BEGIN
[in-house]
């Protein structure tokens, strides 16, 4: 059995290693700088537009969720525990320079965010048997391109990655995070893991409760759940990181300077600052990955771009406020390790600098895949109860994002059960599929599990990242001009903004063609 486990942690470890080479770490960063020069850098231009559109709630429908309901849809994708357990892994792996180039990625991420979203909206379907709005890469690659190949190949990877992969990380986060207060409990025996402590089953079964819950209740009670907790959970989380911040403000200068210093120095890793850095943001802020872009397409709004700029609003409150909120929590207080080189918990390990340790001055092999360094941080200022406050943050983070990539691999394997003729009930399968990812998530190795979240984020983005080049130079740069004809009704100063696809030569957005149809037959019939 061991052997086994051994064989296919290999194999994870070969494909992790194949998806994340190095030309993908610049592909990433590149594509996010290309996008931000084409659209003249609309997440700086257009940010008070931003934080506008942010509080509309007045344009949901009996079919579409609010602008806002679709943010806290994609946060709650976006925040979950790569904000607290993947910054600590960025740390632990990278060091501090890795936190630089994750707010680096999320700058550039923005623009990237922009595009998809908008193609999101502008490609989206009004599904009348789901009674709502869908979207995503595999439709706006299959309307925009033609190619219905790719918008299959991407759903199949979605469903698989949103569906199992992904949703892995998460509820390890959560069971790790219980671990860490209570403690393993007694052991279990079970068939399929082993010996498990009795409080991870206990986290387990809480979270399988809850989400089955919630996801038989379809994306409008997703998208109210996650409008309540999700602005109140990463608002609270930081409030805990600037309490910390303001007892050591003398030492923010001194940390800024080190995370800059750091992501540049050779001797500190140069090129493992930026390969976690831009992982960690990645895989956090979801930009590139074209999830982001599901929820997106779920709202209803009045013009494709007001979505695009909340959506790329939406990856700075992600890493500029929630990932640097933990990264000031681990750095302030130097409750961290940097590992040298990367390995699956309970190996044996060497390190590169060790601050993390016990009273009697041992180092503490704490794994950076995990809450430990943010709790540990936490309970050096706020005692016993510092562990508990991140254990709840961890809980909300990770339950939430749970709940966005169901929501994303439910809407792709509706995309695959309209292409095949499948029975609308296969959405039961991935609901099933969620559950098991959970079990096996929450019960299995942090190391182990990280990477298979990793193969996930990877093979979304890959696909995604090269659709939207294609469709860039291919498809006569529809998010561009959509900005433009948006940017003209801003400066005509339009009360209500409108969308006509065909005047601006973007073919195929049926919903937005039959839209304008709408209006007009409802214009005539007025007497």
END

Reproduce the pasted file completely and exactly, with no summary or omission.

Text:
[in-house]
């Protein structure tokens, strides 16, 4: 059995290693700088537009969720525990320079965010048997391109990655995070893991409760759940990181300077600052990955771009406020390790600098895949109860994002059960599929599990990242001009903004063609 486990942690470890080479770490960063020069850098231009559109709630429908309901849809994708357990892994792996180039990625991420979203909206379907709005890469690659190949190949990877992969990380986060207060409990025996402590089953079964819950209740009670907790959970989380911040403000200068210093120095890793850095943001802020872009397409709004700029609003409150909120929590207080080189918990390990340790001055092999360094941080200022406050943050983070990539691999394997003729009930399968990812998530190795979240984020983005080049130079740069004809009704100063696809030569957005149809037959019939 061991052997086994051994064989296919290999194999994870070969494909992790194949998806994340190095030309993908610049592909990433590149594509996010290309996008931000084409659209003249609309997440700086257009940010008070931003934080506008942010509080509309007045344009949901009996079919579409609010602008806002679709943010806290994609946060709650976006925040979950790569904000607290993947910054600590960025740390632990990278060091501090890795936190630089994750707010680096999320700058550039923005623009990237922009595009998809908008193609999101502008490609989206009004599904009348789901009674709502869908979207995503595999439709706006299959309307925009033609190619219905790719918008299959991407759903199949979605469903698989949103569906199992992904949703892995998460509820390890959560069971790790219980671990860490209570403690393993007694052991279990079970068939399929082993010996498990009795409080991870206990986290387990809480979270399988809850989400089955919630996801038989379809994306409008997703998208109210996650409008309540999700602005109140990463608002609270930081409030805990600037309490910390303001007892050591003398030492923010001194940390800024080190995370800059750091992501540049050779001797500190140069090129493992930026390969976690831009992982960690990645895989956090979801930009590139074209999830982001599901929820997106779920709202209803009045013009494709007001979505695009909340959506790329939406990856700075992600890493500029929630990932640097933990990264000031681990750095302030130097409750961290940097590992040298990367390995699956309970190996044996060497390190590169060790601050993390016990009273009697041992180092503490704490794994950076995990809450430990943010709790540990936490309970050096706020005692016993510092562990508990991140254990709840961890809980909300990770339950939430749970709940966005169901929501994303439910809407792709509706995309695959309209292409095949499948029975609308296969959405039961991935609901099933969620559950098991959970079990096996929450019960299995942090190391182990990280990477298979990793193969996930990877093979979304890959696909995604090269659709939207294609469709860039291919498809006569529809998010561009959509900005433009948006940017003209801003400066005509339009009360209500409108969308006509065909005047601006973007073919195929049926919903937005039959839209304008709408209006007009409802214009005539007025007497």